Policy

The economic case for the Robin Hood Tax
May 21st 2012 / 
Robin Hood
 

This blog originally appeared on Bright Blue.

The Robin Hood Tax campaign for a Financial Transactions Tax is a bit of a global phenomenon. Two years ago we began to suspect we were onto a winner when Bill Nighy helped us launch the campaign and the website flooded with support, but now our roll call of support is pretty impressive by anyone’s standards: Nobel Prize winners Joseph Stiglitz and Paul Krugman, Earth Institute Director Jeffrey Sachs and 1,000 other economists from around the world. Bill Gates; Desmond Tutu, Rowan Williams, the Vatican and Jesse Jackson; Global voices such as Ban Ki Moon and Kofi Annan as well as the financial voices of Adair Turner, George Soros and Warren Buffet have all called for a tiny tax on financial transactions to tackle domestic and international poverty, and fight climate change. 

And now, the introduction of this tax by some European states, led by France and Germany, looks increasingly likely. In just the latest example of these discussions, this Wednesday will see European leaders sit down together to discuss the question of the times: How to create growth? And one of only three items on the agenda is the Financial Transactions Tax. 

In the UK the tax retains a great deal of public sympathy. An April 2012 IpsosMORI poll shows that more than three quarters of the UK public do not think the Government has done enough to ensure we are “all in this together” with a large majority saying that banks and the richest have not been asked to make a fair contribution. Despite this the UK government has pretty much removed itself from the discussions: opposing any tax in the UK but powerless to stop a core group of European countries going ahead. This opposition (echoed, unsurprisingly, by the financial sector) has been based on the argument that it will hurt growth, forcing financial institutions overseas.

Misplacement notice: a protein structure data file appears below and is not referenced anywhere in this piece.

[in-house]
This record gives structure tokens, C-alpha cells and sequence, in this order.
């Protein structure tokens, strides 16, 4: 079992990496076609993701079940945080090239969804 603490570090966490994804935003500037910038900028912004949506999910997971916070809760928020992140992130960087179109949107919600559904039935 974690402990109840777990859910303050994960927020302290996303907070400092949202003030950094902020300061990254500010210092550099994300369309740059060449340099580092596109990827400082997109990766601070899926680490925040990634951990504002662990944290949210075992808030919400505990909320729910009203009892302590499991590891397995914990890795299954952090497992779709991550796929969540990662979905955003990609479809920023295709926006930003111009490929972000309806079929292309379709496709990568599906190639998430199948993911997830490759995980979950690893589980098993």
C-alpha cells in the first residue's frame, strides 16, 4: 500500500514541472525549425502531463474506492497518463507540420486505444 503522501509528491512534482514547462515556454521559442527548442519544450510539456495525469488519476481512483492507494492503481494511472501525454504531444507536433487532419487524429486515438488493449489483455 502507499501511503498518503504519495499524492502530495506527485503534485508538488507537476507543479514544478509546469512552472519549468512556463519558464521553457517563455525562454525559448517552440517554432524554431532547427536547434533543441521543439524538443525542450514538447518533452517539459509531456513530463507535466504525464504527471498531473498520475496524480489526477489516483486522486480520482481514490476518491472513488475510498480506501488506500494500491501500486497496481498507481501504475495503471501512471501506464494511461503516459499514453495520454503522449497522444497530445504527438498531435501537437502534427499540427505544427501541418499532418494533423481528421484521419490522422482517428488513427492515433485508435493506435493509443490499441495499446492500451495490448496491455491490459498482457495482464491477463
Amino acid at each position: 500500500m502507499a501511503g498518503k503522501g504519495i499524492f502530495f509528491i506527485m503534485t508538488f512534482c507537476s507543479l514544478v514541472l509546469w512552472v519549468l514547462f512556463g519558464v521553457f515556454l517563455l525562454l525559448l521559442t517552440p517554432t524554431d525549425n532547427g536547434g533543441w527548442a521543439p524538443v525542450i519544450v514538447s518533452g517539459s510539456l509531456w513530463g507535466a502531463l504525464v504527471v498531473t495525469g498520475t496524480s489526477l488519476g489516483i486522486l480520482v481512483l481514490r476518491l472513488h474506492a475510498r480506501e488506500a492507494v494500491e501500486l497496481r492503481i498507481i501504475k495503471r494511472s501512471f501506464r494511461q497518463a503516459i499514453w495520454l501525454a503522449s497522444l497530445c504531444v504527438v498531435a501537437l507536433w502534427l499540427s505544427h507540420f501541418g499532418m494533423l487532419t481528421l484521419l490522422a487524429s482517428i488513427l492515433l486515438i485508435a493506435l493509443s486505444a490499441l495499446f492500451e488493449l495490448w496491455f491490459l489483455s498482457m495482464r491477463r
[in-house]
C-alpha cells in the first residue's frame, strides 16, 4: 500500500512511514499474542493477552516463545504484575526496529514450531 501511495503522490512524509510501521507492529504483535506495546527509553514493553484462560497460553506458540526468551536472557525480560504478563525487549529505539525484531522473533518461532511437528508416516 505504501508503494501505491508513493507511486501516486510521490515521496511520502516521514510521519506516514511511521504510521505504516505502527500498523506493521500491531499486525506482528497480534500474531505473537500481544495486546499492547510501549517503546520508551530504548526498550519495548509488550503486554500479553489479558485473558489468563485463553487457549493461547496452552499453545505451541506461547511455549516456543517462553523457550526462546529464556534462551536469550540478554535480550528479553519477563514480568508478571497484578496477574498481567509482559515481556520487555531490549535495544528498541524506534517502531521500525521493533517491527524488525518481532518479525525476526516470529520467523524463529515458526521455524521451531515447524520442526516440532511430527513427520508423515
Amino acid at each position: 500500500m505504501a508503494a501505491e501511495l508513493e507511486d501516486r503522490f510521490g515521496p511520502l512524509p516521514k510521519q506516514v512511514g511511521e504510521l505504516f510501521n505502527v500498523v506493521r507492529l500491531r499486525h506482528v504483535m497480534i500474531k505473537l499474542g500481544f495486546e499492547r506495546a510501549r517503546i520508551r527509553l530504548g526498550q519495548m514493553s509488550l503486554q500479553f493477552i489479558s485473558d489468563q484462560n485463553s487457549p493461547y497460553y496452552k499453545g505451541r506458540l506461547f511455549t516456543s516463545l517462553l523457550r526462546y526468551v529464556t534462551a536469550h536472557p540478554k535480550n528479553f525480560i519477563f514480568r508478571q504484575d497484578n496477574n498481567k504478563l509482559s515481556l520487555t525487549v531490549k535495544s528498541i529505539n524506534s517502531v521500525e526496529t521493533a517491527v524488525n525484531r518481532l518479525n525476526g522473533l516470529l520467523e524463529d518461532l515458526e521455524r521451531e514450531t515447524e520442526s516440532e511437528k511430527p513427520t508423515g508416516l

So did the EU President know something we didn’t when he put the FTT on the agenda of a meeting designed to promote growth? Well maybe so. Figures from the European Commission’s latest impact assessment show two things. Firstly that simply implementing the tax will have an almost negligible effect on growth – perhaps reducing it by just 0.2% by 2050 (that’s just 0.004% per year). And secondly, that growth could actually be enhanced by up to 0.4% were some of the revenues from the tax invested in high growth sectors of the economy. Research from City think tank Intelligence Capital conducted in March 2012 echoes this more optimistic appraisal in a UK context too – concluding that “GDP and employment in the UK could be boosted by 0.25% or the equivalent of 75,000 jobs.” 

But there are other reasons for those with a hard head for figures to welcome an FTT. Because the cost of the FTT is disproportionately high for short term trades (buying and selling assets every hour) and negligible for long term trades it is likely to reduce the amount of high frequency trading in particular. If the FTT reduces these financial market distortions and volatility, and thus systemic risk, it can create more stable economic conditions encouraging a more responsible, less speculative, form of capitalism to aid the productive economy. 

The same logic shows that the claim that an FTT would hit pension funds hard is disingenuous. Pension funds, on average, turn over their portfolio only once every 2 years. A high-frequency trader on the other hand turns over its entire portfolio in a day and would therefore pay 1,666 times more in transaction taxes than the average pension fund. 

A sober look at the growth numbers above shows that they are not huge. A Robin Hood Tax is not the miracle answer for growth and proponents should not claim it is. But it has a benign influence on growth; it would go some way towards making markets work better; would encourage capital that is currently engaged in unproductive high-frequency trading to be put to better use. The crucial fight for the Robin Hood Tax campaign is to then ensure this tax can be used to help the very poorest in the UK and overseas, who did the very least to contribute to the financial crisis in the first place. 

Simon Chouffot is spokesperson for the Robin Hood Tax Campaign. 

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